TULSA, Okla. – When Wyatt Tate Brady arrived in Tulsa in 1890, it was just an untidy tangle of dirt streets and a handful of tents.
Over time, the ambitious Missourian became a successful businessman and a celebrated city father. But a lesser-known side of him has become the focus of debate in his adopted hometown nearly 90 years after his death: He was a member of the local Ku Klux Klan.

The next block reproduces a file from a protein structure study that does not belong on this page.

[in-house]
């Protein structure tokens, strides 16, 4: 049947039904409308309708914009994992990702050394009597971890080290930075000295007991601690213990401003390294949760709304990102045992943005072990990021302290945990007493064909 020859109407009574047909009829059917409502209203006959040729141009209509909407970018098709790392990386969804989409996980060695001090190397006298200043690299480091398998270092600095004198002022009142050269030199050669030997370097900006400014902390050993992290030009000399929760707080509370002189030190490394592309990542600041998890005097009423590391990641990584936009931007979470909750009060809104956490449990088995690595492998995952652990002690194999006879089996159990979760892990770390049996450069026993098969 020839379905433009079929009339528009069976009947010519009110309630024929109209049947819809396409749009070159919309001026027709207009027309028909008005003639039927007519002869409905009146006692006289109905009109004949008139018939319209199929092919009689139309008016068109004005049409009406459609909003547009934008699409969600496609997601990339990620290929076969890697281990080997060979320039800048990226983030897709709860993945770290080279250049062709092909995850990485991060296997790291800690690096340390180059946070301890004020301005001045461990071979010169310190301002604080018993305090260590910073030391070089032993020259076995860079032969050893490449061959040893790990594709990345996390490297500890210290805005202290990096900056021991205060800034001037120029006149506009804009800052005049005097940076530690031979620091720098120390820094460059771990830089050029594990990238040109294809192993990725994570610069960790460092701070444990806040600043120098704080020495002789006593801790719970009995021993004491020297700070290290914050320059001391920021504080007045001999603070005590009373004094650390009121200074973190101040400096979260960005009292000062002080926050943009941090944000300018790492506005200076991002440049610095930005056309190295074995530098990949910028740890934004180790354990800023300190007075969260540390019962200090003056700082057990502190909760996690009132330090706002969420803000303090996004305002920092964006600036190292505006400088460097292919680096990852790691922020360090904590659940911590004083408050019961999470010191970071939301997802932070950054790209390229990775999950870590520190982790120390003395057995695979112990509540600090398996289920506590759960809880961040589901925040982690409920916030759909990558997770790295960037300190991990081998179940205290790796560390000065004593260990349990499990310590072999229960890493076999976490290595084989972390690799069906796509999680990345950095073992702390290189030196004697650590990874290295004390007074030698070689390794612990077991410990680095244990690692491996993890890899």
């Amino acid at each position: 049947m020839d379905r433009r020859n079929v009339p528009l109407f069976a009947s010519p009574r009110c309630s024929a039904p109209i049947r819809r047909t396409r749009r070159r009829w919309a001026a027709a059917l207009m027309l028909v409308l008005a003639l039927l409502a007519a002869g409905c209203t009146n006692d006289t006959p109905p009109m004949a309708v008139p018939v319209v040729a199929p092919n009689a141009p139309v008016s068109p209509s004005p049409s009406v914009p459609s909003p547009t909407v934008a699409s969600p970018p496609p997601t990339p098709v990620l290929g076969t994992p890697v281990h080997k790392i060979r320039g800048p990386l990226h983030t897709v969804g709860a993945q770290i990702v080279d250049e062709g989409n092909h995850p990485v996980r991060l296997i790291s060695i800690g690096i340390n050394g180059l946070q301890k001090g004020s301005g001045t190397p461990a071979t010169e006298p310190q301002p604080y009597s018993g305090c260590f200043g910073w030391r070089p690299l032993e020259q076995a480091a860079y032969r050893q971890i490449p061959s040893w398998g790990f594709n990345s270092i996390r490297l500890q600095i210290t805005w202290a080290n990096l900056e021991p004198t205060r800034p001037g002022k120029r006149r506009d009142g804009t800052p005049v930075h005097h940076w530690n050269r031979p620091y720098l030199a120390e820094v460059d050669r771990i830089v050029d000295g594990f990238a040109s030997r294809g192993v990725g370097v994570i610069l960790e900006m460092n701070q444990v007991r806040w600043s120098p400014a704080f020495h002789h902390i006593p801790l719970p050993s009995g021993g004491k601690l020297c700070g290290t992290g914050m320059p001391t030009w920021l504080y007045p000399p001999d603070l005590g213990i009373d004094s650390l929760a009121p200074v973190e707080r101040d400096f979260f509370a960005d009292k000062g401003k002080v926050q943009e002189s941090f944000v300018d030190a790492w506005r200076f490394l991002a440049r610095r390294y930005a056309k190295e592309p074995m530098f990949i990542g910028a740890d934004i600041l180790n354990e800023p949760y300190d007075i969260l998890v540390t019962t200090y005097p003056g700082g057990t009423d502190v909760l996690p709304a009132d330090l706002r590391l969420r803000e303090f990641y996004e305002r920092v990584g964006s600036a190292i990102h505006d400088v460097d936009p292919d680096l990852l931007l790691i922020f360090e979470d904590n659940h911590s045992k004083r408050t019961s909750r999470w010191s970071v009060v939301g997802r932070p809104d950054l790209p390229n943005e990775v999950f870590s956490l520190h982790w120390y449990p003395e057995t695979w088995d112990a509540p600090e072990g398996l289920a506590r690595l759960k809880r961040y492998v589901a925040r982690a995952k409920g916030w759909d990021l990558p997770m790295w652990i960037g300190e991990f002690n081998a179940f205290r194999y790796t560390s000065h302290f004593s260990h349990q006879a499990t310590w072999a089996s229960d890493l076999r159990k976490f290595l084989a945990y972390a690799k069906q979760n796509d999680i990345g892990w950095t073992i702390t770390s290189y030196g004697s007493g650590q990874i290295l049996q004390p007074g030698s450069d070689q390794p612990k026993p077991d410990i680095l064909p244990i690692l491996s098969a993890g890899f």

Now new questions have emerged about his involvement in a 1921 race riot that left 300 black residents dead.
The issue is especially sensitive because Brady's name is all over town — on a street, a mansion, a theater, a historic neighborhood and a new downtown entertainment district. City officials are debating whether to rename some of those landmarks.